Why Do My Legs Ache at Night Like Growing Pains?

Written By Center for Vein Restoration
Why do my legs ache at night like growing pains

Are you struggling to sleep due to persistent leg pain or discomfort similar to the growing pains you experienced as a child? While leg aches and pains might appear typical after a strenuous day, you should talk to your vascular specialist about your nightly leg pain. This discomfort could be a sign of an underlying problem, and a vascular specialist is your best resource for identifying the cause and finding solutions for better sleep and pain management.

Is it Normal for My Legs to Ache at Night?

Some aching and discomfort as you relax for the night is normal, especially if you've experienced a change in your activity level. While common, discomforts like chronic aching and throbbing in your legs shouldn't prevent you from sleeping well. Some non-urgent causes for aching legs at night include:

Muscle Fatigue: If you've had a particularly active day, your leg muscles might ache at night due to fatigue. Fatigue-related leg pain is common after intense exercise or long periods of standing or walking. Nightly leg pains are especially likely if you've recently increased your exercise intensity or started a new activity.

Injury: A past or recent injury, such as muscle strains or sprains, could be causing your nightly leg pain.

Dehydration: Dehydration can cause muscle cramps in the calves and shins, especially when combined with increased activity. When dehydrated, low levels of certain minerals like potassium, magnesium, or calcium can contribute to muscle cramps and discomfort, particularly at night.

Tight Muscles: Both overexertion and inactivity can cause tight muscles. When we are inactive, the blood flow to our muscles decreases, which decreases oxygen delivery, leading to muscle stiffness and discomfort. Similarly, exercising can also cause tight and stiff muscles, especially if we overwork ourselves, don't stretch properly, or don't warm up before exercising.

Your Sleeping Position: Sleeping on your stomach or with your toes pointed downwards (plantar flexion) shortens your calf muscles throughout the night. Even small movements in this position can trigger a leg cramp. Try sleeping on your side with your feet comfortably resting on the mattress or in any position that keeps your toes neutral and your calf muscles relaxed.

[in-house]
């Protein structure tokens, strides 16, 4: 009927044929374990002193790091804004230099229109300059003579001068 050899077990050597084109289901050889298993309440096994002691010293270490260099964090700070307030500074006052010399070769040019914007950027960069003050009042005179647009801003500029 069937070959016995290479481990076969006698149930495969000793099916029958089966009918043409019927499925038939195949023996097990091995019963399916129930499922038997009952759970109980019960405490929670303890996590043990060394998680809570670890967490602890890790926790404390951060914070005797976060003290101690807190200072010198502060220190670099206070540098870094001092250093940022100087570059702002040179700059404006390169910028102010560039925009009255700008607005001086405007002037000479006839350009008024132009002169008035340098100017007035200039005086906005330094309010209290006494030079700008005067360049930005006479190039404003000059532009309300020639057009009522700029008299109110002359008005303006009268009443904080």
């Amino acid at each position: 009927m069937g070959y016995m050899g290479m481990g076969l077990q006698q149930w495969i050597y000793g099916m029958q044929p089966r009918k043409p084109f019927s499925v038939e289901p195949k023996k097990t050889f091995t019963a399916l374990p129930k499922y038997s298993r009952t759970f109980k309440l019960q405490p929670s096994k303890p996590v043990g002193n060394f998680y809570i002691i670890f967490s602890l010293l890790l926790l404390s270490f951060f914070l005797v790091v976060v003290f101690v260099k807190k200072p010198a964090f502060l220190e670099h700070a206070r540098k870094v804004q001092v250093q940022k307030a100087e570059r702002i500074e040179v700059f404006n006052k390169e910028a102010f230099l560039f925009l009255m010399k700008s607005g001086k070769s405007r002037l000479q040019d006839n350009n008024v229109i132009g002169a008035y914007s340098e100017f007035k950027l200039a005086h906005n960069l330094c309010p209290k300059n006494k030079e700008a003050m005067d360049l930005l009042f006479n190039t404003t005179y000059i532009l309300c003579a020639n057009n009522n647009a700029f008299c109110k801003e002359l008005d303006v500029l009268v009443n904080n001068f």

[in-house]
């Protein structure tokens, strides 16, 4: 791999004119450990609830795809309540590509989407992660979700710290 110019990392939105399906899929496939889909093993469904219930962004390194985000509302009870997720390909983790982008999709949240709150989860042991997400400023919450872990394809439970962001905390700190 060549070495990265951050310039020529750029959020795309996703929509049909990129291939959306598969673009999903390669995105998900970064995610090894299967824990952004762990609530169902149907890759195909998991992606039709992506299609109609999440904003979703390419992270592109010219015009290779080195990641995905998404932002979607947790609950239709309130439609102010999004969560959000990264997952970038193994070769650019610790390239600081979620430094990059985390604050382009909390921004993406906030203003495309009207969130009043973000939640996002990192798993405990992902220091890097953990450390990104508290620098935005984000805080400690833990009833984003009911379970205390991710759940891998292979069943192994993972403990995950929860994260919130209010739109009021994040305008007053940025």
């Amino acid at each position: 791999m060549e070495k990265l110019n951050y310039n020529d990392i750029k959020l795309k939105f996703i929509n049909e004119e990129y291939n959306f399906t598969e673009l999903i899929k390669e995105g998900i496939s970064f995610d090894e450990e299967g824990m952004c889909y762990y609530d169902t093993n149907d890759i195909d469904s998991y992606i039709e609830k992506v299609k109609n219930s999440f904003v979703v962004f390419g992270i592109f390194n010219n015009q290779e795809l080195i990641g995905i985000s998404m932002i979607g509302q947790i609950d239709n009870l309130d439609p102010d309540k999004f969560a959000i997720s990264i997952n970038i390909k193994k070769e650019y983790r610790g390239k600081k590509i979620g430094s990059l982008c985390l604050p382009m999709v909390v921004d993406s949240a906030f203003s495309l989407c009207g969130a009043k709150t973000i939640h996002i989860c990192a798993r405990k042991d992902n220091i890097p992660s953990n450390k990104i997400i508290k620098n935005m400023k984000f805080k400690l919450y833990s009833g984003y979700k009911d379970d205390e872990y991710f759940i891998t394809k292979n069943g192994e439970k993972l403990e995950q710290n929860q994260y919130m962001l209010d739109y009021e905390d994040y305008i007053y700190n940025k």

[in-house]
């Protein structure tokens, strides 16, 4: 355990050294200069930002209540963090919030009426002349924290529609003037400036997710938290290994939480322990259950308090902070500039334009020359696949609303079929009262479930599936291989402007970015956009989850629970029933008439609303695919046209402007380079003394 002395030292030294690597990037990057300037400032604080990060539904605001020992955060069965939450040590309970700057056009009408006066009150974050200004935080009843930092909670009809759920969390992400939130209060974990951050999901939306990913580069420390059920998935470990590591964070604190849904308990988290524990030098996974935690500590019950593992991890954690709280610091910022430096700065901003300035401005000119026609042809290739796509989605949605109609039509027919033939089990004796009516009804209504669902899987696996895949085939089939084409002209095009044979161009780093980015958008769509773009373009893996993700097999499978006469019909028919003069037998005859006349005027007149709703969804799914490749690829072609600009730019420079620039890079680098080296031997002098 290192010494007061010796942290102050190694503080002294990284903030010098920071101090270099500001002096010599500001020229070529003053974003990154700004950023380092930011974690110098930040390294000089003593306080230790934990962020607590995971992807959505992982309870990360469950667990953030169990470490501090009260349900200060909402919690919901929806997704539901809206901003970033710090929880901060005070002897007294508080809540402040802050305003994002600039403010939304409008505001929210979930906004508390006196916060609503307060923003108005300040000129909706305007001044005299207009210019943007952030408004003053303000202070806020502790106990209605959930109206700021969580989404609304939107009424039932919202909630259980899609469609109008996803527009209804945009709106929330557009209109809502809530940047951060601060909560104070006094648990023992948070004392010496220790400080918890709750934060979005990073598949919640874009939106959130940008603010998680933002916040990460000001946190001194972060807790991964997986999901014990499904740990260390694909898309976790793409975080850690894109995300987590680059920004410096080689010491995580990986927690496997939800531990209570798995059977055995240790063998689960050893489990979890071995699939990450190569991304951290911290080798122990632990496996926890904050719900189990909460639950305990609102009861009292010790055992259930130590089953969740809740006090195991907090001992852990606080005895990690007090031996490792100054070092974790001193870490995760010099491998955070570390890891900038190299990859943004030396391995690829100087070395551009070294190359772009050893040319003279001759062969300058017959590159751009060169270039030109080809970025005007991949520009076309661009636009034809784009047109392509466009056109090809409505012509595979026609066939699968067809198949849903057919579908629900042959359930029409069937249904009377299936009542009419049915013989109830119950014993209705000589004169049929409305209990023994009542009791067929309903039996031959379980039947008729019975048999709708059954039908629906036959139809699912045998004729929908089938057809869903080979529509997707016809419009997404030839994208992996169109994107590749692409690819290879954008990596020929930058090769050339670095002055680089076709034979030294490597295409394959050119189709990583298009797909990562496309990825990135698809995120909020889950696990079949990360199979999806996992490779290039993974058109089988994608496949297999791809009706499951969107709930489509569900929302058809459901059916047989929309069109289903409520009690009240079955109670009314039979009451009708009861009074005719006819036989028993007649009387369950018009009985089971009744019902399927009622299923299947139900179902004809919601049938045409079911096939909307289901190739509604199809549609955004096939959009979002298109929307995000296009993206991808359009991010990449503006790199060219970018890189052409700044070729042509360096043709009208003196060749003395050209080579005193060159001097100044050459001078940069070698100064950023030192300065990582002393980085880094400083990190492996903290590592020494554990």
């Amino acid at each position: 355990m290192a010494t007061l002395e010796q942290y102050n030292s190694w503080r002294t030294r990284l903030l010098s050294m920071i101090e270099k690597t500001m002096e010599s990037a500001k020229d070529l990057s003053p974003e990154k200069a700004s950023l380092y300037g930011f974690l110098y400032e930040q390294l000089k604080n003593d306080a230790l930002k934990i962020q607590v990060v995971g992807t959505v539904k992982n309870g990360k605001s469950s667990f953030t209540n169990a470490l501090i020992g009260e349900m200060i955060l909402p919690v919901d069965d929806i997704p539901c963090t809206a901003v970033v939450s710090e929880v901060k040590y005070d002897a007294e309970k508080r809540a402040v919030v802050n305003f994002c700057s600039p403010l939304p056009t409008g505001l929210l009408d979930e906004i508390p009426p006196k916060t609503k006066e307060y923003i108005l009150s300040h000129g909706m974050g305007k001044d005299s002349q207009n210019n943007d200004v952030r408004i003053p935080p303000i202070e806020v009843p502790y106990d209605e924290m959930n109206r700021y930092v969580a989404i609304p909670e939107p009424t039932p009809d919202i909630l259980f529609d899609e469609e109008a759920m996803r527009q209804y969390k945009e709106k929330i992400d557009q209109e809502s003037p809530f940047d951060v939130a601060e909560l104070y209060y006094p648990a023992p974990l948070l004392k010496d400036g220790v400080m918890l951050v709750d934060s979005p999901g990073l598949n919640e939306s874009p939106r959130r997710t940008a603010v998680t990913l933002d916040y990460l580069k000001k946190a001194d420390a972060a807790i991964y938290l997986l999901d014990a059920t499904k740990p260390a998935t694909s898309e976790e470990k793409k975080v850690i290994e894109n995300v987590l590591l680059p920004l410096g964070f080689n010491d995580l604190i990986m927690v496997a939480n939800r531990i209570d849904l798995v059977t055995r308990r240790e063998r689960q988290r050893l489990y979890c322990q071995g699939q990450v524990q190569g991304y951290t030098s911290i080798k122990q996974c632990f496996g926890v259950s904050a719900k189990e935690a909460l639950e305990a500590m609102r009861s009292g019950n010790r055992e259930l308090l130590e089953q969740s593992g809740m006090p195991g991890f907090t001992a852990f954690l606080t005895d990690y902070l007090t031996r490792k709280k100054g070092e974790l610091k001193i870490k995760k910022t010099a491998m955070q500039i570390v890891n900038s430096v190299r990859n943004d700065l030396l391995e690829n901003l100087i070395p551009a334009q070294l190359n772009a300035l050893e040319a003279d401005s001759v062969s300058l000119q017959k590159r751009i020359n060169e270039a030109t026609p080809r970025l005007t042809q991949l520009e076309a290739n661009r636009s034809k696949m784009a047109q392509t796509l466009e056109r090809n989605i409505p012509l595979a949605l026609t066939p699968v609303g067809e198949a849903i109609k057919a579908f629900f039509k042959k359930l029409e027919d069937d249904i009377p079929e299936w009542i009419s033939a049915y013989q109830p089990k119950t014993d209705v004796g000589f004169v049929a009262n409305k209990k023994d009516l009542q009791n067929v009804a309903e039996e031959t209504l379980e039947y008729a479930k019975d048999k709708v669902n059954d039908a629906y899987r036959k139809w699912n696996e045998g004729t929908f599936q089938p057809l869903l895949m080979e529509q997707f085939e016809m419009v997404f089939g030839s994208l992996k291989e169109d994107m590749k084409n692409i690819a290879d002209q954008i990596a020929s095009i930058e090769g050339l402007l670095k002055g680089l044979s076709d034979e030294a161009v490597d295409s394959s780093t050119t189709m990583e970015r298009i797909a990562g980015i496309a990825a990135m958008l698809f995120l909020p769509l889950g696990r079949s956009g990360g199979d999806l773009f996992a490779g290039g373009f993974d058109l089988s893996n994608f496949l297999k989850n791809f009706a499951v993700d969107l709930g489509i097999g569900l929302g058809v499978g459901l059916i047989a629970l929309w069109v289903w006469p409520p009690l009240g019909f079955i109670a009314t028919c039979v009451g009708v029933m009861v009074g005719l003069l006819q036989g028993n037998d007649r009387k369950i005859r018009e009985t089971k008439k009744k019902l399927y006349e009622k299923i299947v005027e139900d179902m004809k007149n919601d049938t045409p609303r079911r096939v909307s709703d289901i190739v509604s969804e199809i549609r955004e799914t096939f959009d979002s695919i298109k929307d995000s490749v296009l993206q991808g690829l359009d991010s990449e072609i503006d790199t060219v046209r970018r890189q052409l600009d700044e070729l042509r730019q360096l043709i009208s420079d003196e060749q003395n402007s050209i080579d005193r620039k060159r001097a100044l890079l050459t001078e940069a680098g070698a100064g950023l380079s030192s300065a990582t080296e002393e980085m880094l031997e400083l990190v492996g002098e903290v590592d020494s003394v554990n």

Poor-fitting Footwear: Wearing shoes that don't fit properly can cause strain on your leg muscles as they try to compensate for the lack of support. Strain from ill-fitting shoes can lead to muscle fatigue and discomfort, including leg aches at night. Shoes that are too tight or restrict movement can also cause swelling in your lower legs and feet and reduce circulation, causing discomfort.

If you regularly lose sleep because of nightly leg pain, talk to your vascular specialist to address any underlying causes.

What Could Be the Underlying Cause of My Leg Pain at Night?

While leg pain at night is common, you should tell your vascular specialist about any changes to your lower extremities, including leg pain, especially if you have any underlying conditions such as diabetes, high blood pressure, or chronic venous insufficiency.

Vascular causes for nightly leg pain and discomfort include but aren't limited to:

Varicose Veins: Varicose veins can cause a sensation of heaviness, aching, or itching in the affected area. Patients may experience increased symptoms at night, as blood tends to pool in the legs due to gravity when you're less active. Increased pressure in the varicose veins can lead to swelling, achiness, and a sensation of heaviness.

Chronic Venous Insufficiency (CVI): Chronic venous insufficiency is caused when the healthy one-way valves in the veins become damaged, causing blood to pool in the lower veins instead of pumping back to the heart. Patients with chronic venous insufficiency may experience more uncomfortable symptoms at night, including aching or throbbing, heaviness or tightness in the legs, and uncomfortable skin sensations like tightness and itching.

Peripheral Artery Disease (PAD): Peripheral artery disease is caused by plaque buildup in the arteries, resulting in leg pain due to reduced blood flow. Other symptoms of peripheral artery disease include cool skin, skin color changes, infections, and slow-healing wounds. If you experience these symptoms, especially nighttime leg pain, see a doctor for early detection and treatment to minimize complications.

Deep Vein Thrombosis (DVT): Deep vein thrombosis (DVT) is a severe medical condition that occurs when a blood clot forms in a deep vein, typically in the legs. Blood clots can block blood flow and cause severe complications, such as pulmonary embolism (PE), a blood clot that travels to the lungs. It's essential to seek medical attention immediately if you experience any symptoms of DVT or PE.